Jim Rouse did have one other thing that he wanted to undertake. Places like Faneuil Hall made downtown popular again for the middle-class, but the inner city also held people whose needs were much more basic, and desperate. In 1979 Rouse retired from his for-profit development company and started the Enterprise Foundation (since renamed to Enterprise Community Partners) to promote the creation of housing for the poor. A successful entrepreneur, Rouse structured the mission of his foundation in a way that appealed to corporate donors. “We can, we really can, find new answers,” he promised, “new and better ways for solving stubborn old problems if we put the kind of creativity, enterprise, and resources to work on the opportunity as we do in developing new products, new systems in our business world.”


The Enterprise Foundation helped knit together a network of smaller local groups that were building affordable housing. It made their efforts more informed and more professional. Rouse and Enterprise also lobbied the federal government for new initiatives in the same vein. As he had with urban renewal, Rouse became the driving force behind a far-reaching government program, the Low-Income Housing Tax Credit. The credit encouraged private investors to back the development of housing for the poor, and proved incredibly successful, doing far more to provide affordable shelter than other programs like public housing ever did. The Enterprise Foundation itself became one of only three organizations in its field to operate on a national level. In 1995, the last year that Rouse was able to visit the Enterprise offices on a regular basis, the group financed almost 9,000 homes, and provided support for 700 community groups in 153 cities.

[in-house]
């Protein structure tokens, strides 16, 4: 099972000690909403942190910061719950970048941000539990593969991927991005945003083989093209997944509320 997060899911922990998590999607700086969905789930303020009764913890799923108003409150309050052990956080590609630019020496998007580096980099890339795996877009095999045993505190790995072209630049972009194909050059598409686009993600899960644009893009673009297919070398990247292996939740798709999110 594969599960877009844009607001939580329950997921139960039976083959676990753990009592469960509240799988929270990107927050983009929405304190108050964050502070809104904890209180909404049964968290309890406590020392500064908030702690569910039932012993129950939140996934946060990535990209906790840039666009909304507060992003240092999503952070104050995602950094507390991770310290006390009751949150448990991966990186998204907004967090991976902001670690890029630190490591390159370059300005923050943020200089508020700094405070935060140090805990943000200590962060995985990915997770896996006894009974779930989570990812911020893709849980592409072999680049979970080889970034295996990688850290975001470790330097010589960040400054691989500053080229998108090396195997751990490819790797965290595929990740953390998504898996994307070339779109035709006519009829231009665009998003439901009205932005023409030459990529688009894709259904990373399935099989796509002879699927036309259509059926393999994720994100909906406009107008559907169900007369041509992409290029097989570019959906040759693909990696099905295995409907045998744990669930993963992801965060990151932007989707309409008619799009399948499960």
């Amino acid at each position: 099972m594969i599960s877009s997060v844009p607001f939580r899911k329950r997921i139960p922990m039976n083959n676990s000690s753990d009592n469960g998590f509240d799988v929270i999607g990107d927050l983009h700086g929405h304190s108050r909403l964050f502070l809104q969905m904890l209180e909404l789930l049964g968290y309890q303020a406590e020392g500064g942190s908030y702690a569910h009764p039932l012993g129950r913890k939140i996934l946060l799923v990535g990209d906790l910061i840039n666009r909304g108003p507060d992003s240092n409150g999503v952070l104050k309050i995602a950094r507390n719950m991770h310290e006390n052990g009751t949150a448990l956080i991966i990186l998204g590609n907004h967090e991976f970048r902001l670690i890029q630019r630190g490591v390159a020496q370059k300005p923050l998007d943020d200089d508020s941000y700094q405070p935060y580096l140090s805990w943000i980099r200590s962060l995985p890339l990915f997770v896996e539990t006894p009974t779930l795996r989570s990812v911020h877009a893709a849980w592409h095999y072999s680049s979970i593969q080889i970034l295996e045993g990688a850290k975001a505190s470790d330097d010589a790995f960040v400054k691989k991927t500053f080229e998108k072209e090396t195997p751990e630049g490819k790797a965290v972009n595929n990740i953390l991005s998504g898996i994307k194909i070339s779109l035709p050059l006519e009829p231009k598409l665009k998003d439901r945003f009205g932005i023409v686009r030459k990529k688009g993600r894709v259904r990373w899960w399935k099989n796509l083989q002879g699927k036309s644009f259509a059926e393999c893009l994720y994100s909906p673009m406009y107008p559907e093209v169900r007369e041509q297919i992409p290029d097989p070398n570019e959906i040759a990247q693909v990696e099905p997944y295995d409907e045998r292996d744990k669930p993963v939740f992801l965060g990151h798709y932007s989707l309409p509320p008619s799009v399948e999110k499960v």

As Rouse entered his 80s, he was diagnosed with both cancer and Lou Gehrig’s disease. He continued working, though. On April 9, 1996, he was scheduled to have a meeting to discuss progress on an Enterprise initiative in Baltimore. That morning, though, Rouse was found in his kitchen, inanimate in his wheelchair. He had passed away just a few feet shy of the desk where he was always working.

What Rouse built, others have copied over and over again. Although he died more than a decade ago, we still live, work and play in his legacy. Not everyone likes shopping malls, and “sprawl” is the best way to describe the form of America’s urban areas. Developers themselves have a reputation for greed and corruption. Yet Rouse’s story was not one of power plays, deception or ill-gotten gains. It was not the story of faceless capitalist forces building an alien landscape. Rather, it was the story of a man who honestly believed that the plans that he carried under his arm would create “the next America.” By building things that had never been built before, he did create that future, and for better or worse, today we live with the result.

Joshua Olsen is the author of Better Places, Better Lives: A Biography of James Rouse (Urban Land Institute, 2004, ISBN: 0-87420-919-6), which can be purchased here.